SCHS grad forgoes college to work at African orphanages


Caitlin Aleman (left) speaks to Sunnyside's Noon Rotary Club about her coming mission trip to Africa. Noon Rotary President Greg Visser (right) told Aleman that the club is interested in helping her with the trip.

Recently graduated from Sunnyside Christian High School, one would think Caitlin Aleman would be headed to college this fall.

Instead, the teen has decided to wait another year before enrolling in college classes. She will be traveling to South Africa and Kenya during the coming year.

In October, Aleman and her sister, Jessica, will be traveling to South Africa to assist an orphanage in Malalene, a village outside Kruger National Park, with children who have been orphaned by AIDS.

"I will be there with Doctors for Life and we will be helping children whose parents have died from AIDS. Most of the children are infected with HIV," Aleman told Sunnyside's Noon Rotary Club members Monday.

The work the Aleman sisters will perform will be in providing outreach to prostitutes, drug addicts, homeless and the children.

The outreach program is called Life Place and the program's mission is to help provide assistance to those they serve. According to Aleman, some assistance given will be providing clothing, shoes, baby supplies, vitamins, medication, school supplies and some financial aid.

After Christmas, the Aleman sisters will be traveling from South Africa to Nairobi, Kenya to assist another orphanage.

Aleman told the Noon Rotarians an Australian couple sold their home and began the orphanage in March 2007 after being inspired by a Bible verse. The verse is James 1:27, which says "Orphans are our collective responsibility."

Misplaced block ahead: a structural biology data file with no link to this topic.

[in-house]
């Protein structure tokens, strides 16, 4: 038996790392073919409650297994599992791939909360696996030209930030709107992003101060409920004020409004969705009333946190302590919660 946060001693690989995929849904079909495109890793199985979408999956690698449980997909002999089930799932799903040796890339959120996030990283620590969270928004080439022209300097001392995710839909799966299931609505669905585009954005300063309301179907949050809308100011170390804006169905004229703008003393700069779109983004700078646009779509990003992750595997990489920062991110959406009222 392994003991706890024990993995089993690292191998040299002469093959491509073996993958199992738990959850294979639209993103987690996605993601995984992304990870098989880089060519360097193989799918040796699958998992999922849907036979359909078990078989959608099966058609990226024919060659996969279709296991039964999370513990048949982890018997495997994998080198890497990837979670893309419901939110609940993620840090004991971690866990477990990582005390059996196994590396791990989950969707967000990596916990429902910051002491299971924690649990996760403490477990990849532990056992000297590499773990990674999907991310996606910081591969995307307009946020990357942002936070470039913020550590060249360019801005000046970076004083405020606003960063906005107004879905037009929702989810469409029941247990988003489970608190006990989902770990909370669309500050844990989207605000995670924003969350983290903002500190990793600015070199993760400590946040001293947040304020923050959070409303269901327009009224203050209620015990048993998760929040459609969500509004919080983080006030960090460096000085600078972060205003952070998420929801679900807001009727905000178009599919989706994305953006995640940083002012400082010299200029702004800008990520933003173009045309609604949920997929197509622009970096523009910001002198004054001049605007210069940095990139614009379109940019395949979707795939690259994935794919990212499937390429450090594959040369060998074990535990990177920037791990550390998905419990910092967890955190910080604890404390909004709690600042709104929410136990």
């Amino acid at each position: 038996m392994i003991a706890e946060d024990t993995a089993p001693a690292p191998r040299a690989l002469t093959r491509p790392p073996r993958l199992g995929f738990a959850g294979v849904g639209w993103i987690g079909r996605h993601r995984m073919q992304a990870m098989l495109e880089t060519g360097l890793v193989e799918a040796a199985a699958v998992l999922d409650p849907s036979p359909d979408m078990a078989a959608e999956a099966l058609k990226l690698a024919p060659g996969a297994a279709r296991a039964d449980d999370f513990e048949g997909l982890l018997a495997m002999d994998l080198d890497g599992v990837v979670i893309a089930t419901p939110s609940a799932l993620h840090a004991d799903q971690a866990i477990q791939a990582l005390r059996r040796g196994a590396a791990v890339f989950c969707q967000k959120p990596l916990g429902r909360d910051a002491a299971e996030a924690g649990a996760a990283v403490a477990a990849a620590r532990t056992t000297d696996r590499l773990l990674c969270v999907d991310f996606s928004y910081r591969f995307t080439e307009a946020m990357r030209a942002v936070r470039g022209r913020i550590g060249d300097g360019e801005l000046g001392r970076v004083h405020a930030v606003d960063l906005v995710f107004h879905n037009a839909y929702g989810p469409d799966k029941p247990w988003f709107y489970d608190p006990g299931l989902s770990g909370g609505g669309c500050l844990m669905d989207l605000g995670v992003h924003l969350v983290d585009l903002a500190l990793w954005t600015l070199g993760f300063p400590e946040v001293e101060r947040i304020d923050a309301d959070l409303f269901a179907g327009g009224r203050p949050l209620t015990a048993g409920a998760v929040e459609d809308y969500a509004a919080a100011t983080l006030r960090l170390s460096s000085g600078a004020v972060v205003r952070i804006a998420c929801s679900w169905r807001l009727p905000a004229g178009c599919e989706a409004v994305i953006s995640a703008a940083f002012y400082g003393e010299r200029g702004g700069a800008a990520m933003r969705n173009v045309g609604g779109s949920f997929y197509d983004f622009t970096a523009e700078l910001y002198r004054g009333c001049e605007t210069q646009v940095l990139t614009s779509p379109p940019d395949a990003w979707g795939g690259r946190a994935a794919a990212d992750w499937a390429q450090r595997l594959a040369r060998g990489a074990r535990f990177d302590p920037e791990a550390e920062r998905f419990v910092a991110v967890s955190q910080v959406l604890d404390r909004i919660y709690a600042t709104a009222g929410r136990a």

"The couple will raise the children until they are 18," said Aleman.

"Most of the children were abandoned and the orphanage is primarily reliant on volunteers," she added.

Currently, the Kenyan orphanage has 28 children under the age of four. The couple plans to raise a total of 40 children at the orphanage.

To prepare for the trip, Aleman will be taking an EMT class to obtain some medical training and her father is helping her learn some plumbing techniques to help with some of the needs of the orphanage.

Each trip will be for 89 days due to visa restrictions and Aleman said she believes the opportunity for "growing up" will be provided through her experiences.

She said she has taken trips to assist with Hurricane Katrina victims in New Orleans and traveled to the Dominican Republic with her parents, providing mission work. So, she feels the background prepared her for the coming adventure.

Aleman also told the Rotarians that any donations for the trip are welcome. During her time in Africa, her parents, Pete and Kim, will be accepting donations of food, clothing, medicine, vitamins and other necessities she might need to help those she is with. Her father will collect the donations and ship them after she sends emails regarding the needs.

She said she is also welcoming monetary donations for the trip because she will need to pay for her own food, rent and travel.

When asked what inspired her to take this trip, Aleman said her sister learned about it from a friend and insisted they would be going. "I am eager to go and help any way I can," she stated.


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